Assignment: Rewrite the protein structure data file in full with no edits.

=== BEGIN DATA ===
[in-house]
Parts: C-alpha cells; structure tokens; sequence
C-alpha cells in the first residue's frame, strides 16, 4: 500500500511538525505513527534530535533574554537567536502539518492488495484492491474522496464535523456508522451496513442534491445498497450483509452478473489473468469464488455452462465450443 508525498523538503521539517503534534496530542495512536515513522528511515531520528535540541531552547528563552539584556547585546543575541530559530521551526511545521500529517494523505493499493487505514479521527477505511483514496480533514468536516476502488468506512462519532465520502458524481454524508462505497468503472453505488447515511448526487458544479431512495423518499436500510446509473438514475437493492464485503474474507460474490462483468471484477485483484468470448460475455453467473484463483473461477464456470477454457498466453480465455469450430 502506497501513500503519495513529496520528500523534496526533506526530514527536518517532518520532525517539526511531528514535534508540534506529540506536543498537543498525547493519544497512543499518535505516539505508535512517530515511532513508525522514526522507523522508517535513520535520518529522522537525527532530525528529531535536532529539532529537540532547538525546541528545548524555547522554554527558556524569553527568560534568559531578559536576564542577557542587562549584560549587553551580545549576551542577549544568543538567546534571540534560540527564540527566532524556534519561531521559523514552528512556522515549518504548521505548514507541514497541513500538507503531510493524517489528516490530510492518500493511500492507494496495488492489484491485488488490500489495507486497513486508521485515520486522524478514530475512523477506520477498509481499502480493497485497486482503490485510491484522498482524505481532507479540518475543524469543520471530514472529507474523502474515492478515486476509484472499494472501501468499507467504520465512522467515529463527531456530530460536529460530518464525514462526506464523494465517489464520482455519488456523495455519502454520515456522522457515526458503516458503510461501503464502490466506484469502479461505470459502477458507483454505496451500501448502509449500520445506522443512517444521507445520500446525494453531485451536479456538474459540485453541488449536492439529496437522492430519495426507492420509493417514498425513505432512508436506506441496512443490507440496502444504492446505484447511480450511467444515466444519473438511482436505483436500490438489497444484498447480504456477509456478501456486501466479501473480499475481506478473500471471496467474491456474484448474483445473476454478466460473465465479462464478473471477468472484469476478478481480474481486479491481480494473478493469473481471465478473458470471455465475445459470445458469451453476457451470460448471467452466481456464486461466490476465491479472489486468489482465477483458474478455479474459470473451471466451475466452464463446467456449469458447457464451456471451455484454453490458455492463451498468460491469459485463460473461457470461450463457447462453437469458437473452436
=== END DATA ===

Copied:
[in-house]
Parts: C-alpha cells; structure tokens; sequence
C-alpha cells in the first residue's frame, strides 16, 4: 500500500511538525505513527534530535533574554537567536502539518492488495484492491474522496464535523456508522451496513442534491445498497450483509452478473489473468469464488455452462465450443 508525498523538503521539517503534534496530542495512536515513522528511515531520528535540541531552547528563552539584556547585546543575541530559530521551526511545521500529517494523505493499493487505514479521527477505511483514496480533514468536516476502488468506512462519532465520502458524481454524508462505497468503472453505488447515511448526487458544479431512495423518499436500510446509473438514475437493492464485503474474507460474490462483468471484477485483484468470448460475455453467473484463483473461477464456470477454457498466453480465455469450430 502506497501513500503519495513529496520528500523534496526533506526530514527536518517532518520532525517539526511531528514535534508540534506529540506536543498537543498525547493519544497512543499518535505516539505508535512517530515511532513508525522514526522507523522508517535513520535520518529522522537525527532530525528529531535536532529539532529537540532547538525546541528545548524555547522554554527558556524569553527568560534568559531578559536576564542577557542587562549584560549587553551580545549576551542577549544568543538567546534571540534560540527564540527566532524556534519561531521559523514552528512556522515549518504548521505548514507541514497541513500538507503531510493524517489528516490530510492518500493511500492507494496495488492489484491485488488490500489495507486497513486508521485515520486522524478514530475512523477506520477498509481499502480493497485497486482503490485510491484522498482524505481532507479540518475543524469543520471530514472529507474523502474515492478515486476509484472499494472501501468499507467504520465512522467515529463527531456530530460536529460530518464525514462526506464523494465517489464520482455519488456523495455519502454520515456522522457515526458503516458503510461501503464502490466506484469502479461505470459502477458507483454505496451500501448502509449500520445506522443512517444521507445520500446525494453531485451536479456538474459540485453541488449536492439529496437522492430519495426507492420509493417514498425513505432512508436506506441496512443490507440496502444504492446505484447511480450511467444515466444519473438511482436505483436500490438489497444484498447480504456477509456478501456486501466479501473480499475481506478473500471471496467474491456474484448474483445473476454478466460473465465479462464478473471477468472484469476478478481480474481486479491481480494473478493469473481471465478473458470471455465475445459470445458469451453476457451470460448471467452466481456464486461466490476465491479472489486468489482465477483458474478455479474459470473451471466451475466452464463446467456449469458447457464451456471451455484454453490458455492463451498468460491469459485463460473461457470461450463457447462453437469458437473452436